Someone once told me that

if you dream your teeth

are falling out,

it means you’re dying.


It happened in a breast cancer

support group. Nancy said she

dreamed her teeth came out

in four great clumps,

and two weeks later,

she was dead.


Grandpa only dreamed

his false ones fell out,

but when he woke,

he couldn’t find them.

He walked around the

house for a week

looking like a mummy,

sipping from straws.


The sign in Dr. Wong’s waiting room said,

You don’t need to floss all of your teeth—

only the ones you want to keep.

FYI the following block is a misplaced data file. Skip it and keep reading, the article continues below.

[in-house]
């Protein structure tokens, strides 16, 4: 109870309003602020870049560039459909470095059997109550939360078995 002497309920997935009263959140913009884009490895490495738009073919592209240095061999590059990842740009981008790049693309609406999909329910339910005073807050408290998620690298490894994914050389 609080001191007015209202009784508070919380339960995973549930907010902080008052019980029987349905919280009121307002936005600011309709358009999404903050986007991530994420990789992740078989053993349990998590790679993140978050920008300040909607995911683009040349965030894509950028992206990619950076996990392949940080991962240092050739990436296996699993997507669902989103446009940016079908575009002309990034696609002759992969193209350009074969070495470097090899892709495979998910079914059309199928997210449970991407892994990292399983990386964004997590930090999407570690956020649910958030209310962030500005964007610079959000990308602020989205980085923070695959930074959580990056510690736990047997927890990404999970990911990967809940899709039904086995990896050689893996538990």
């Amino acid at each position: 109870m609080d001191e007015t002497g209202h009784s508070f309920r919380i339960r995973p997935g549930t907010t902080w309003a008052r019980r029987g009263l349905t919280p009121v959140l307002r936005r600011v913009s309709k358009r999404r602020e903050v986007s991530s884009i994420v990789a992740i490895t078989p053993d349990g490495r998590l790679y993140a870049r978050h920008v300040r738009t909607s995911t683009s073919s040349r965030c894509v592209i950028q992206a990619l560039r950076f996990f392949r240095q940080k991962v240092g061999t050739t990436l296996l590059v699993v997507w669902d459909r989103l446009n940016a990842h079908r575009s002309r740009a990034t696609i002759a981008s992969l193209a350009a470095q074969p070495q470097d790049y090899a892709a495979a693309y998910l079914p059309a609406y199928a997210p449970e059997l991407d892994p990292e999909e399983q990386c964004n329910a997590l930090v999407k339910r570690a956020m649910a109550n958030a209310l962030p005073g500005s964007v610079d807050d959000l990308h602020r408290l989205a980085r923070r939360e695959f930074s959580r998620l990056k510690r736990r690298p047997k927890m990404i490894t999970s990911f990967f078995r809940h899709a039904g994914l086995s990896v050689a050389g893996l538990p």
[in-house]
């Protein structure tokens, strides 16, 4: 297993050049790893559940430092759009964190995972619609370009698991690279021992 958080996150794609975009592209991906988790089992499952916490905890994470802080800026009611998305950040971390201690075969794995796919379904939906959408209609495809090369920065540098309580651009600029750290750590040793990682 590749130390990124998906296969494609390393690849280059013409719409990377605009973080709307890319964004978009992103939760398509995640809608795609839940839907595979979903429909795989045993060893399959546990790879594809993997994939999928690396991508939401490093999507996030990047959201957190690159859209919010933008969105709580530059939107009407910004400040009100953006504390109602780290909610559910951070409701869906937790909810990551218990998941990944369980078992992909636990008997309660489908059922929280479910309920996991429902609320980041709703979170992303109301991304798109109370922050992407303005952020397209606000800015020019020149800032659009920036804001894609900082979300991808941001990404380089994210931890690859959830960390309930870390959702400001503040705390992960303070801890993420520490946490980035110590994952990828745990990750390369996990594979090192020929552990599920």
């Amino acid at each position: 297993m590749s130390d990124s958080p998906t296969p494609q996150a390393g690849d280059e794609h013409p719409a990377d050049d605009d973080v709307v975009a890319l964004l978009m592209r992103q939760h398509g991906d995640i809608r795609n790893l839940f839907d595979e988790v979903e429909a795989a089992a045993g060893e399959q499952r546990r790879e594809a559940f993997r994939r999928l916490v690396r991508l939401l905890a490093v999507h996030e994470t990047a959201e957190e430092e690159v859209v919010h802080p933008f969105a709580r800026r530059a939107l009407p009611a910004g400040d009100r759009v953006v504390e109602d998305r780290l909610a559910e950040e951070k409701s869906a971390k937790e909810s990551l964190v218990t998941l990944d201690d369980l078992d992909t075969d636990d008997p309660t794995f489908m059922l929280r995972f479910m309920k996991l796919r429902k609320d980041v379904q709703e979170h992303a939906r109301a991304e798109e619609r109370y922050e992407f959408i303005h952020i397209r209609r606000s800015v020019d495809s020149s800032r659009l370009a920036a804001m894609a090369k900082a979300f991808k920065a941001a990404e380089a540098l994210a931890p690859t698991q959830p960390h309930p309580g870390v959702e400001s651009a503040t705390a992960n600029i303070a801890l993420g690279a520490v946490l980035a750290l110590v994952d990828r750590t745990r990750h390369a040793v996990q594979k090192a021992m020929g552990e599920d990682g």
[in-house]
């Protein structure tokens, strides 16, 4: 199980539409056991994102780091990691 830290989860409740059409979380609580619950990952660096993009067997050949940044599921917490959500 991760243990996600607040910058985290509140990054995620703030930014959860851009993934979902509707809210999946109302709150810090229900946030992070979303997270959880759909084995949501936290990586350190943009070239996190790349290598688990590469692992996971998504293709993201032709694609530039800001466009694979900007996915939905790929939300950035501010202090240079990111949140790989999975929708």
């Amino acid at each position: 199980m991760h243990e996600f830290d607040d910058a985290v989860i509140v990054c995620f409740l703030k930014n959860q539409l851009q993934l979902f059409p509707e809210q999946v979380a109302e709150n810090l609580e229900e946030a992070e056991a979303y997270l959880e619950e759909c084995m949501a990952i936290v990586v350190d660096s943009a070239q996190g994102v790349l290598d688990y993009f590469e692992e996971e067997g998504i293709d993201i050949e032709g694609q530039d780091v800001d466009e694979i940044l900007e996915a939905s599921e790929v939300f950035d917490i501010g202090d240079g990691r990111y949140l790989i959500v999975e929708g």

That was fifty years ago, and I still have

them. But when I broke my lower incisor

on a crust of rustic bread

in a trattoria near Campo de’ Fiori,

I swear to God

the Angel of Death sped

by in his Vespa, whining

down Via della Corda.



by Abby Caplin


Abby Caplin’s poems have appeared or are forthcoming in Adanna, Forge, The Healing Muse, Night Train, OxMag, The Permanente Journal, Poetica, Tikkun, Willow Review, and several anthologies. She is a physician and practices Mind-Body medicine in San Francisco.

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